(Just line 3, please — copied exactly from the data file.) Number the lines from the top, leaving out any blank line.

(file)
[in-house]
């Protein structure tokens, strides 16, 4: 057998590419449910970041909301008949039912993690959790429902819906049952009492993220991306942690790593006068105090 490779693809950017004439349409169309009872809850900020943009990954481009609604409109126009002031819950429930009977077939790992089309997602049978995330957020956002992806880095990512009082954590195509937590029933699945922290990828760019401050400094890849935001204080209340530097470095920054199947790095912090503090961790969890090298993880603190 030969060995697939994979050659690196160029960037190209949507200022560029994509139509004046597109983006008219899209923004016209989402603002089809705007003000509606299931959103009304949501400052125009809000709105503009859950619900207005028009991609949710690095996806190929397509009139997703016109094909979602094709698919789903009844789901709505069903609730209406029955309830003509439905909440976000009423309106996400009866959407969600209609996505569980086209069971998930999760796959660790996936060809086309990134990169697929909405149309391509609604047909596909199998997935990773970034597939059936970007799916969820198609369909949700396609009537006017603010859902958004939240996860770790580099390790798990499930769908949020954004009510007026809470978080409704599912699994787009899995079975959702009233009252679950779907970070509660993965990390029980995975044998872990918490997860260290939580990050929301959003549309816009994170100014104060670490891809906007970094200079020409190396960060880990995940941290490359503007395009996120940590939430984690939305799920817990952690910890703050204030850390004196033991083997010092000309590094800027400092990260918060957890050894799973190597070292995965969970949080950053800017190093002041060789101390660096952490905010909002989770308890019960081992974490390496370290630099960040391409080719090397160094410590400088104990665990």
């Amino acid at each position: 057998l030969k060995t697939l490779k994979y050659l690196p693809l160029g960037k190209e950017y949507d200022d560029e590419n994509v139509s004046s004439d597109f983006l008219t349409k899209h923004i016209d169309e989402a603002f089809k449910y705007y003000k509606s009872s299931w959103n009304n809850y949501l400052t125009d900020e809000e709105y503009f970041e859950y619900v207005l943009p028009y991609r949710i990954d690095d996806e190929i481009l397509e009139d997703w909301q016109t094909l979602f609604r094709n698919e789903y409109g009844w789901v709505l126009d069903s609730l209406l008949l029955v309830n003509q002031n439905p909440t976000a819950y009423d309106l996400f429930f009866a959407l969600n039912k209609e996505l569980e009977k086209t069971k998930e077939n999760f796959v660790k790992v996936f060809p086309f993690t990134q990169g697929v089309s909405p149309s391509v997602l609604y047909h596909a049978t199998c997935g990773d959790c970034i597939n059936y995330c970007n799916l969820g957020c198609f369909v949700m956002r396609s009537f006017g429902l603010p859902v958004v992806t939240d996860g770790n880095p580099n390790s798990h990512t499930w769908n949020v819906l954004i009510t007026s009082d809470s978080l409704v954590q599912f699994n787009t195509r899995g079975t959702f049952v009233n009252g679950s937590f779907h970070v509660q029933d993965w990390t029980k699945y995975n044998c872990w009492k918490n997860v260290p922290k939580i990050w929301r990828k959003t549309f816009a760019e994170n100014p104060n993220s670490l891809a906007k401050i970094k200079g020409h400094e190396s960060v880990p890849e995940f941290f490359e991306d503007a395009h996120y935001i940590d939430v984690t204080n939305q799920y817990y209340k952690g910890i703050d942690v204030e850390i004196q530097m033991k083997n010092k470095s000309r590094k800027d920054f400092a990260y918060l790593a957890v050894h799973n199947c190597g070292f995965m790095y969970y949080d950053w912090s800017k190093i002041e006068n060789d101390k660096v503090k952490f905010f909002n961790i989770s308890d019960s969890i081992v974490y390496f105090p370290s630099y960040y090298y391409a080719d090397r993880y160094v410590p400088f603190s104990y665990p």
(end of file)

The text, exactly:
């Amino acid at each position: 057998l030969k060995t697939l490779k994979y050659l690196p693809l160029g960037k190209e950017y949507d200022d560029e590419n994509v139509s004046s004439d597109f983006l008219t349409k899209h923004i016209d169309e989402a603002f089809k449910y705007y003000k509606s009872s299931w959103n009304n809850y949501l400052t125009d900020e809000e709105y503009f970041e859950y619900v207005l943009p028009y991609r949710i990954d690095d996806e190929i481009l397509e009139d997703w909301q016109t094909l979602f609604r094709n698919e789903y409109g009844w789901v709505l126009d069903s609730l209406l008949l029955v309830n003509q002031n439905p909440t976000a819950y009423d309106l996400f429930f009866a959407l969600n039912k209609e996505l569980e009977k086209t069971k998930e077939n999760f796959v660790k790992v996936f060809p086309f993690t990134q990169g697929v089309s909405p149309s391509v997602l609604y047909h596909a049978t199998c997935g990773d959790c970034i597939n059936y995330c970007n799916l969820g957020c198609f369909v949700m956002r396609s009537f006017g429902l603010p859902v958004v992806t939240d996860g770790n880095p580099n390790s798990h990512t499930w769908n949020v819906l954004i009510t007026s009082d809470s978080l409704v954590q599912f699994n787009t195509r899995g079975t959702f049952v009233n009252g679950s937590f779907h970070v509660q029933d993965w990390t029980k699945y995975n044998c872990w009492k918490n997860v260290p922290k939580i990050w929301r990828k959003t549309f816009a760019e994170n100014p104060n993220s670490l891809a906007k401050i970094k200079g020409h400094e190396s960060v880990p890849e995940f941290f490359e991306d503007a395009h996120y935001i940590d939430v984690t204080n939305q799920y817990y209340k952690g910890i703050d942690v204030e850390i004196q530097m033991k083997n010092k470095s000309r590094k800027d920054f400092a990260y918060l790593a957890v050894h799973n199947c190597g070292f995965m790095y969970y949080d950053w912090s800017k190093i002041e006068n060789d101390k660096v503090k952490f905010f909002n961790i989770s308890d019960s969890i081992v974490y390496f105090p370290s630099y960040y090298y391409a080719d090397r993880y160094v410590p400088f603190s104990y665990p």